Address Department of Biology, Behavioural Ecology and Ecophysiology Group, University of Antwerp, Wilrijk, Belgium
Corporate Author Thesis
Publisher (up) Place of Publication Editor
Language English Summary Language Original Title
Series Editor Series Title Abbreviated Series Title
Series Volume Series Issue Edition
ISSN 0269-7491 ISBN Medium
Area Expedition Conference
Notes PMID:27531621 Approved no
Call Number LoNNe @ kyba @ Serial 1514
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Author Luarte, T.; Bonta, C.C.; Silva-Rodriguez, E.A.; Quijon, P.A.; Miranda, C.; Farias, A.A.; Duarte, C.
Title Light pollution reduces activity, food consumption and growth rates in a sandy beach invertebrate Type Journal Article
Year 2016 Publication Environmental Pollution (Barking, Essex : 1987) Abbreviated Journal Environ Pollut
Volume 218 Issue Pages 1147-1153
Keywords Animals
Abstract The continued growth of human activity and infrastructure has translated into a widespread increase in light pollution. Natural daylight and moonlight cycles play a fundamental role for many organisms and ecological processes, so an increase in light pollution may have profound effects on communities and ecosystem services. Studies assessing ecological light pollution (ELP) effects on sandy beach organisms have lagged behind the study of other sources of disturbance. Hence, we assessed the influence of this stressor on locomotor activity, foraging behavior, absorption efficiency and growth rate of adults of the talitrid amphipod Orchestoidea tuberculata. In the field, an artificial light system was assembled to assess the local influence of artificial light conditions on the amphipod's locomotor activity and use of food patches in comparison to natural (ambient) conditions. Meanwhile in the laboratory, two experimental chambers were set to assess amphipod locomotor activity, consumption rates, absorption efficiency and growth under artificial light in comparison to natural light-dark cycles. Our results indicate that artificial light have significantly adverse effects on the activity patterns and foraging behavior of the amphipods, resulting on reduced consumption and growth rates. Given the steady increase in artificial light pollution here and elsewhere, sandy beach communities could be negatively affected, with unexpected consequences for the whole ecosystem.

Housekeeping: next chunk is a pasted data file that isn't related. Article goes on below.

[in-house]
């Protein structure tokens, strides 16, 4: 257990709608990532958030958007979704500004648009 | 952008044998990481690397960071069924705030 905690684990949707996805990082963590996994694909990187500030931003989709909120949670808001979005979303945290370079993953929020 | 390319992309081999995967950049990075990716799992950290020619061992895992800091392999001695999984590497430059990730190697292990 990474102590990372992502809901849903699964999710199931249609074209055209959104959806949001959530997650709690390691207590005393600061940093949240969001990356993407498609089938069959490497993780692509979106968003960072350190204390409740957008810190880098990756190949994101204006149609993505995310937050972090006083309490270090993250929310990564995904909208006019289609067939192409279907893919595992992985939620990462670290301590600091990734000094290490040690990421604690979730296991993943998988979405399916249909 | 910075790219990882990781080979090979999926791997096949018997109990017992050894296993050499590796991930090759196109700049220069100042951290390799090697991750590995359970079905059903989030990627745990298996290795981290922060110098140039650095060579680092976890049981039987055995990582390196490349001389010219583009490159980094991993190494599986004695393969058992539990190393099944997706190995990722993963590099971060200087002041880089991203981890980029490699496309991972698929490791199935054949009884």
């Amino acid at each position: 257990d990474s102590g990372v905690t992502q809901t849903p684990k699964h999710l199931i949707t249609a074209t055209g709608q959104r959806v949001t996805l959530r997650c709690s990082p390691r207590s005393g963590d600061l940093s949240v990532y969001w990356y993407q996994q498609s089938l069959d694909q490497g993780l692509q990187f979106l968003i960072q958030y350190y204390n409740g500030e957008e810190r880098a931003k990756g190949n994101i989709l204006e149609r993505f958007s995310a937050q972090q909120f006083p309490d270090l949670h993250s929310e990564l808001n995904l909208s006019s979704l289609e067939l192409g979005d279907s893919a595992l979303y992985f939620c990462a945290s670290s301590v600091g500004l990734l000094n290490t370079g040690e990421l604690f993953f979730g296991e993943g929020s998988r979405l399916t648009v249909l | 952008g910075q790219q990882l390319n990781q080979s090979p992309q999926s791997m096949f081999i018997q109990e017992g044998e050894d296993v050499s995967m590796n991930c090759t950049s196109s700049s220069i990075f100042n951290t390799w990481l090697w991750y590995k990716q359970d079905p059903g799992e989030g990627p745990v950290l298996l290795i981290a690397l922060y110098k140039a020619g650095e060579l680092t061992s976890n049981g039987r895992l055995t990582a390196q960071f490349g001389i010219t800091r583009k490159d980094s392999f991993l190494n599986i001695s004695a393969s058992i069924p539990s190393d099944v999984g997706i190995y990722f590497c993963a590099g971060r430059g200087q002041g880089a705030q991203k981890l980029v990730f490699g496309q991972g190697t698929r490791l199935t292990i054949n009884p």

Address Departamento de Ecologia y Biodiversidad, Facultad de Ecologia y Recursos Naturales, Universidad Andres Bello, Republica no. 440, Santiago, Chile; Center for the Study of Multiple-drivers on Marine Socio-ecological Systems (MUSELS), Universidad de Concepcion, Concepcion, Chile. Electronic address: cristian.duarte@unab.cl
Corporate Author Thesis
Publisher (up) Place of Publication Editor
Language English Summary Language Original Title
Series Editor Series Title Abbreviated Series Title
Series Volume Series Issue Edition
ISSN 0269-7491 ISBN Medium
Area Expedition Conference
Notes PMID:27589894 Approved no
Call Number LoNNe @ kyba @ Serial 1516